Historical Authenticity14 March, 2008
As I have participated (and learned) in discussions on this and other blogs, I have noticed an odd situation. Christians tend to come at the Bible from two directions: either they claim that the Bible is an honest history book which tells the truth about events of 1,970~ years ago, or they claim that the Bible can only be understood through faith. The problem here is that when the Bible is treated the same way as other historical documents, the historian is accused of either attacking Christianity, or of ignoring the truth for his or her own selfish reasons and (either way) is attacking the faith of Christians. If the faith in the book is doubted, then the historical arguments will soon appear.
I am an historian. I majored in history and make my living helping people understand industrial and labour history. In college, learning how to make an argument, and support said argument. Many of the conventions of historical method are questions stemming from how to use sources.
Many think that a first-person, contemporary account will automatically trump all. It can, but only if it can be supported. Here’s a thought experiment (absolutely fictional) which may illustrate the potential problems:
Let us suppose that I am browsing in an antique store and find a yellowed document, written with a quill pen, and, to my surprise, appears to have the signature of a captain in the Continental Army on it. I buy the manuscript.
Then, when I get home, it gets even more exciting. It is an account written (purportedly) by an officer about a battle. It tells the story of a small action at Winchester on June 20, 1776. I do some research (basic at this point). The army was in the Boston area at the correct time (though it was not the Continental Army at the time, it was when the document appears to have been written). The units listed in the document were also there. But as I read more, I find that there are no other mentions of such an action anywhere. There is one mention of a minor action near the correct date, but it gives no details, and was written 40 years later. Plus, Winchester was, at the time, well outside the seige lines around Boston.
At this point, my choices are to have the document investigated by experts in the field — Revolutionary War historians, and I could have the paper, ink and grammar examined. But unless I, or another historian, can find some supporting evidence, it will remain little more than an historical curiosity (and possibly a good master’s thesis for some student).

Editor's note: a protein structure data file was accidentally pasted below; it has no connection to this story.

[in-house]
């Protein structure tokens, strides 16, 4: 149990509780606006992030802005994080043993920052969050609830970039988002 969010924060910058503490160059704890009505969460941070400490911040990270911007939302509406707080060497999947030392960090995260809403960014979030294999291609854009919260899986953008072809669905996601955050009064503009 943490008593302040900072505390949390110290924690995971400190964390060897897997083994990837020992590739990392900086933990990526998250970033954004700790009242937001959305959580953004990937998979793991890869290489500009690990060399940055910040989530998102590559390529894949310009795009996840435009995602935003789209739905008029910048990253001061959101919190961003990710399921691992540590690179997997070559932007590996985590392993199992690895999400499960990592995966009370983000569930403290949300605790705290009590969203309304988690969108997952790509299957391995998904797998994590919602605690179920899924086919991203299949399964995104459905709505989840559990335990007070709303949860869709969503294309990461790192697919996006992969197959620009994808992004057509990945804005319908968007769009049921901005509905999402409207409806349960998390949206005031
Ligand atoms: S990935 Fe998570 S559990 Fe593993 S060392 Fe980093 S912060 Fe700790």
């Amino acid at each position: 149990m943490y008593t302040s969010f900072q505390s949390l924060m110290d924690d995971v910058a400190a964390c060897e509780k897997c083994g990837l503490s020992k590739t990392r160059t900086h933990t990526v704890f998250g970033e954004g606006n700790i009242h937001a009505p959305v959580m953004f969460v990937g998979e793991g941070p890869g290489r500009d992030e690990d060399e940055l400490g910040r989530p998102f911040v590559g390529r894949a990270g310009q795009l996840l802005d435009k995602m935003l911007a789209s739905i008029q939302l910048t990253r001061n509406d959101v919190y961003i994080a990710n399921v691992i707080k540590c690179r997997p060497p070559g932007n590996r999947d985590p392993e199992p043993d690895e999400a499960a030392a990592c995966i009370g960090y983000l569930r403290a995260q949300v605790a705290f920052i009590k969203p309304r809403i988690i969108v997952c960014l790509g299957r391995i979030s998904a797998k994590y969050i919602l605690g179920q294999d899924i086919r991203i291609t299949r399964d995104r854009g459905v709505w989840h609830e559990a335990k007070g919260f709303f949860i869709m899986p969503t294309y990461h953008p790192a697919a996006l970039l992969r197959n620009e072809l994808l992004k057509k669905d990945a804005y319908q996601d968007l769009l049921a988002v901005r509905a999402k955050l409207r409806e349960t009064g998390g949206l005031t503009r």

No matter how intriguing a document, no matter how important the events described, there must be supporting evidence from an independent source. So how does this thought experiment relate to the Bible?
First, like the document I created in my mind up above, no one knows who actually wrote the canonical gospels. They appear (to many historians) to have been written by Greek Christians a generation or two after the events they describe. Based on evidence from the earliest examples still in existence, Matthew, Mark, Luke and John were, most likely, independently written based upon oral traditions of the early Christians. They gospels were attributed to the four disciples by the mid-second century.
Second, there is no contemporary supporting evidence. The closest is the Josephus document which dates from 93CE, almost 60 years later (when studying the Revolutionary War, one does not depend on primary sources from the 1840s). Additionally, the Josephus document incorporates some additions written by Christian apologists over the next 200 years and has been altered to the point that there is no way of knowing what, if anything, Josephus said about Jesus. The life and death of Jesus was an earth-shaking event (whether he actually lived or not), yet there is no contemporary account of his trial and execution.
In short, the Bible is problematical when approached without faith. If it is studied the way that other historical documents are studied, it comes up short. If the Bible is approached with faith, then it ceases to be an historical document. I may have a problem with analysing the Bible through faith, but I will not argue it.
Here’s the short version: If someone wants to argue that the Bible is a valid historical account of real events, be prepared for others to analyse the source the same way that all other historical documents are analysed. If someone wants to argue that the Bible is true through faith, go for it. But do not switch back and forth. Pick one (historical document or faith-based document) and stick with it. Don’t switch back and forth to avoid uncomfortable or inconvenient arguments.